Ask a corporate real estate person what is the most confusing and contentious aspect of an office lease, and the answer will almost always be the operating expenses section.
All commercial leases contain at least a few paragraphs of language on how the operating expenses are handled. Many tenants enter a lease believing that the rent is the rent, but landlords want a mechanism by which they can pass on increases in the expenses to run the building. This language can be confusing and contain opportunities for unexpected rent increases to a tenant. Here’s how that works.
In the Boise market, office space is usually leased under full service contracts: Operating expenses like property tax, real estate insurance, utilities, maintenance, and janitorial services are included in a tenant’s rent. But the contracts also establish what’s known as a “base year” for these services and provide for additional rent charges if costs rise.
Usually the base year is the first year of the lease. Let’s say in the first year (or base year) of a lease, the building your company occupies costs $100,000 to operate and you occupy 10 percent of the building. In that base year, the landlord spent $10,000 on your portion of building expenses. As long as the building’s operating expenses stay at or under that $100,000 mark, your rent will remain at the number specified in your original contract.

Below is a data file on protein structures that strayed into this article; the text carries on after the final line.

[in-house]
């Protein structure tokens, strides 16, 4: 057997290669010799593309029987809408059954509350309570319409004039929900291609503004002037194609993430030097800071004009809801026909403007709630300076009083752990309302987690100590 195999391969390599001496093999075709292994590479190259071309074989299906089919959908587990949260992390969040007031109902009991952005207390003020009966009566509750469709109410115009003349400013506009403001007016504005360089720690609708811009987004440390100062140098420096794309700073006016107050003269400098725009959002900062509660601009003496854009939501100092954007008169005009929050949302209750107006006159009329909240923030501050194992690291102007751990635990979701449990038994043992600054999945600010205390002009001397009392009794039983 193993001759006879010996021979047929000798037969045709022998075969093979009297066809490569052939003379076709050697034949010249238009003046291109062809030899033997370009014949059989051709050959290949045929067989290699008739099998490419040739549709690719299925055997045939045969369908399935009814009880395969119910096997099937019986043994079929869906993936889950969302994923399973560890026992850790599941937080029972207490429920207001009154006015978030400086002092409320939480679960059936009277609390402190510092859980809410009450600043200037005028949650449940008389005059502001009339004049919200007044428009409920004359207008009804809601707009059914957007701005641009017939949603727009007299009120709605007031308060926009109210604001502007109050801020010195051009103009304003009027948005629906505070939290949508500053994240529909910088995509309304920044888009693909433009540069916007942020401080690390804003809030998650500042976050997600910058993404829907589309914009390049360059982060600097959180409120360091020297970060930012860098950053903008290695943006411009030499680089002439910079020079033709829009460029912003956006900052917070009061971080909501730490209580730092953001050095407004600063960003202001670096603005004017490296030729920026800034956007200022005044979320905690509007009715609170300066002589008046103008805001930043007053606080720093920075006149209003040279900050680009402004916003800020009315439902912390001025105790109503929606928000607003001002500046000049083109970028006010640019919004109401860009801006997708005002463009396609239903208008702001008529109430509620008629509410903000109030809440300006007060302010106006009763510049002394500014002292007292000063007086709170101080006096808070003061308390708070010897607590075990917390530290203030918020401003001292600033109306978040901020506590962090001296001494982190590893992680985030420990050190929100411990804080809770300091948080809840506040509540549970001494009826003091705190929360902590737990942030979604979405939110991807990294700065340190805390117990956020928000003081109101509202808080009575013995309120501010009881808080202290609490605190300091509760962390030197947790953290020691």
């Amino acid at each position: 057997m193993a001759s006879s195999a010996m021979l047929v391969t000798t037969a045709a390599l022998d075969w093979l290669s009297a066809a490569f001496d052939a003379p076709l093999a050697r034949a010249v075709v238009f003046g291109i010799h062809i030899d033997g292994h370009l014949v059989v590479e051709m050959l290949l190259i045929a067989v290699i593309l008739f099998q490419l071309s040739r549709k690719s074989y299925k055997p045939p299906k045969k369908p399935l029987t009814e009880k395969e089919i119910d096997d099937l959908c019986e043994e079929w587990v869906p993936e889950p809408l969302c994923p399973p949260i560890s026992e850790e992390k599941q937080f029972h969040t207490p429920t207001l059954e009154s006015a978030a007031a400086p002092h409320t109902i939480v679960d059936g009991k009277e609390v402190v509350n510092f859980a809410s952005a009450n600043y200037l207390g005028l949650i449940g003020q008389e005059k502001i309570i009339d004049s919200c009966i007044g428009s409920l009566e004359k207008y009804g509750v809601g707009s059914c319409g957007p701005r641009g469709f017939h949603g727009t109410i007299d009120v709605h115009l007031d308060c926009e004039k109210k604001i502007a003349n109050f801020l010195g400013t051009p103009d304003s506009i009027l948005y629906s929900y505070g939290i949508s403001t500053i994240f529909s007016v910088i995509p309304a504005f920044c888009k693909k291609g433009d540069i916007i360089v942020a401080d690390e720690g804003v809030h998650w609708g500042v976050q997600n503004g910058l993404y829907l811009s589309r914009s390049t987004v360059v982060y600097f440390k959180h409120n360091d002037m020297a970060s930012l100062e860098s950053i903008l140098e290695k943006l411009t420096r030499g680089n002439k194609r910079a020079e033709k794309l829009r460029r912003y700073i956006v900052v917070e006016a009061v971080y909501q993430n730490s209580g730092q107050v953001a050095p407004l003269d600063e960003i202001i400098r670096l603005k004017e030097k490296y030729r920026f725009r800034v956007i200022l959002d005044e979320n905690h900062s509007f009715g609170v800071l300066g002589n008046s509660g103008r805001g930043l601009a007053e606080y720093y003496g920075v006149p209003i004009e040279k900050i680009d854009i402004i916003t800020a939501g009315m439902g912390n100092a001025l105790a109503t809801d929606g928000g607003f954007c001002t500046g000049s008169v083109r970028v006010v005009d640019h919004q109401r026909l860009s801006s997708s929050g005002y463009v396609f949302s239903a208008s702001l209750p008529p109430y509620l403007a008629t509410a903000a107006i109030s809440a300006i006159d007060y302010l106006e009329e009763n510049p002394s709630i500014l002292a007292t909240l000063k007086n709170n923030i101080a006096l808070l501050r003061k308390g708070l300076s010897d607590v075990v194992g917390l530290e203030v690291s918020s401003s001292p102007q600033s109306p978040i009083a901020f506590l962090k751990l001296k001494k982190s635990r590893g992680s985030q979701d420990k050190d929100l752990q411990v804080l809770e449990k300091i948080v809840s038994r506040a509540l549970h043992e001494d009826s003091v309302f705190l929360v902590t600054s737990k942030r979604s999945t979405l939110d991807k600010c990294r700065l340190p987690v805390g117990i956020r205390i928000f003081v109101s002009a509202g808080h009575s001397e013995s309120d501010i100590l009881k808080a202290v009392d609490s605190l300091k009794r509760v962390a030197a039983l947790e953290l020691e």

If, however, one year the landlord spends $110,000 to operate the building and you still occupy that 10 percent, your portion of the expense jumps up to $11,000. Under the additional rent clause, you will receive an invoice for an extra $1,000 a few months after the end of that year.
In the following years, landlords usually estimate a continuation of higher operation costs and incorporate that estimate into monthly additional rent payments, adjusting as necessary.
There’s ample room for confusion and contention with the “base year of full service” contract. For example:
- If the tenant did not receive guidance from a real estate advisor or legal counsel when reviewing the lease contract, the additional rent invoice can be a surprise. Once explained, a negative tone is often set as the tenant may wonder what else may be lurking.
- Operating expenses are often broadly defined, including language such as “expenses include but are not limited to…” Be sure your landlord can’t take his office out to the ball game on your dime!
- The year chosen for a base year matters. For example, if a building’s taxes are based on its under-construction value in the base year, additional rent will skyrocket once the completed building is assessed and taxed. Or if a landlord puts off a planned expenditure for another year knowing your company is establishing its base cost in the current year, again, you’ll incur significant additional rent charges when the landlord finally initiates the outlay.
The operating expense provision of a lease can impact an annual rent obligation significantly, whether expected or not. So how does an office tenant address these concerns?
First, be sure you fully understand the additional rent provisions of your lease and how the invoicing is handled. Also, be sure to employ a competent tenant representative when securing a lease. And be sure to have your legal counsel review the lease in detail prior to signing it. These professionals can advise you on protections and exclusions you can put in place to better manage these variable and uncertain costs. Capping the allowable percent increase in controllable costs and setting base years appropriately are ways to manage these costs. Also, what if costs go down? Do you get the benefit of that reflected in your rent?
Most leases will allow a tenant to audit the accounting of these expenses. If you have questions or concerns about your ‘additional rent’ invoice, call us at TRA. We’ll find you some answers.